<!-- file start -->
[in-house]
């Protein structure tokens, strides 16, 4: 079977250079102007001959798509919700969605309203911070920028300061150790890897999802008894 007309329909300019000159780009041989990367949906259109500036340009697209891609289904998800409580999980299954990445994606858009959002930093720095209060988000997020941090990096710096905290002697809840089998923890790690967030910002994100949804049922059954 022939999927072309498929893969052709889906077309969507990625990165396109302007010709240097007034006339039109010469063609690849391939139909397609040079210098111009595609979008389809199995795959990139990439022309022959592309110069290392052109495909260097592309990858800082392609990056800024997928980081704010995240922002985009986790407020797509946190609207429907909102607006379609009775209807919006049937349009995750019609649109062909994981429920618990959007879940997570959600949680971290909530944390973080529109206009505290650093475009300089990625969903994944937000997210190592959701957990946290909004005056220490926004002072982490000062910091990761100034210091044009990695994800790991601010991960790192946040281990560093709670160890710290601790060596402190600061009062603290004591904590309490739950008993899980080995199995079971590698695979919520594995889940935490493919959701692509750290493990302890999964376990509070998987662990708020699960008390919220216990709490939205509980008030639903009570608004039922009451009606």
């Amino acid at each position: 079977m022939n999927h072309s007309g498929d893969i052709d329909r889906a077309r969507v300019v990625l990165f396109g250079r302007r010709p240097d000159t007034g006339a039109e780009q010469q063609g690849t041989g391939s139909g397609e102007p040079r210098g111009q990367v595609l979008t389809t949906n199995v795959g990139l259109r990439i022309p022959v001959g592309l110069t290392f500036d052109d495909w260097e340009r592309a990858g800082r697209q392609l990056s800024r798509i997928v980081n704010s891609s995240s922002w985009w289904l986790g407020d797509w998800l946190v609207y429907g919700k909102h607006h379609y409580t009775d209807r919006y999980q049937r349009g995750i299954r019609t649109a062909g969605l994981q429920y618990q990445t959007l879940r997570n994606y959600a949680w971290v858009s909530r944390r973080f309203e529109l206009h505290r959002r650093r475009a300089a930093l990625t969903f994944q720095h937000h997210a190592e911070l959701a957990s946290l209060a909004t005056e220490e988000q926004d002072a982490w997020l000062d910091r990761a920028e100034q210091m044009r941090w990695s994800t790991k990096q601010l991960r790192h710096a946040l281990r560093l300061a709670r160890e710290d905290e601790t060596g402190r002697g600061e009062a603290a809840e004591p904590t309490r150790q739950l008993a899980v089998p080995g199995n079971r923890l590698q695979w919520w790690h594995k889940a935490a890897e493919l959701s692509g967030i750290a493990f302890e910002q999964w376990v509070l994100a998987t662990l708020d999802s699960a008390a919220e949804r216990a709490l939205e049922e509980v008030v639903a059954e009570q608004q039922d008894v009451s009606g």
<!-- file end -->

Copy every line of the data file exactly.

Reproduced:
[in-house]
């Protein structure tokens, strides 16, 4: 079977250079102007001959798509919700969605309203911070920028300061150790890897999802008894 007309329909300019000159780009041989990367949906259109500036340009697209891609289904998800409580999980299954990445994606858009959002930093720095209060988000997020941090990096710096905290002697809840089998923890790690967030910002994100949804049922059954 022939999927072309498929893969052709889906077309969507990625990165396109302007010709240097007034006339039109010469063609690849391939139909397609040079210098111009595609979008389809199995795959990139990439022309022959592309110069290392052109495909260097592309990858800082392609990056800024997928980081704010995240922002985009986790407020797509946190609207429907909102607006379609009775209807919006049937349009995750019609649109062909994981429920618990959007879940997570959600949680971290909530944390973080529109206009505290650093475009300089990625969903994944937000997210190592959701957990946290909004005056220490926004002072982490000062910091990761100034210091044009990695994800790991601010991960790192946040281990560093709670160890710290601790060596402190600061009062603290004591904590309490739950008993899980080995199995079971590698695979919520594995889940935490493919959701692509750290493990302890999964376990509070998987662990708020699960008390919220216990709490939205509980008030639903009570608004039922009451009606």
């Amino acid at each position: 079977m022939n999927h072309s007309g498929d893969i052709d329909r889906a077309r969507v300019v990625l990165f396109g250079r302007r010709p240097d000159t007034g006339a039109e780009q010469q063609g690849t041989g391939s139909g397609e102007p040079r210098g111009q990367v595609l979008t389809t949906n199995v795959g990139l259109r990439i022309p022959v001959g592309l110069t290392f500036d052109d495909w260097e340009r592309a990858g800082r697209q392609l990056s800024r798509i997928v980081n704010s891609s995240s922002w985009w289904l986790g407020d797509w998800l946190v609207y429907g919700k909102h607006h379609y409580t009775d209807r919006y999980q049937r349009g995750i299954r019609t649109a062909g969605l994981q429920y618990q990445t959007l879940r997570n994606y959600a949680w971290v858009s909530r944390r973080f309203e529109l206009h505290r959002r650093r475009a300089a930093l990625t969903f994944q720095h937000h997210a190592e911070l959701a957990s946290l209060a909004t005056e220490e988000q926004d002072a982490w997020l000062d910091r990761a920028e100034q210091m044009r941090w990695s994800t790991k990096q601010l991960r790192h710096a946040l281990r560093l300061a709670r160890e710290d905290e601790t060596g402190r002697g600061e009062a603290a809840e004591p904590t309490r150790q739950l008993a899980v089998p080995g199995n079971r923890l590698q695979w919520w790690h594995k889940a935490a890897e493919l959701s692509g967030i750290a493990f302890e910002q999964w376990v509070l994100a998987t662990l708020d999802s699960a008390a919220e949804r216990a709490l939205e049922e509980v008030v639903a059954e009570q608004q039922d008894v009451s009606g």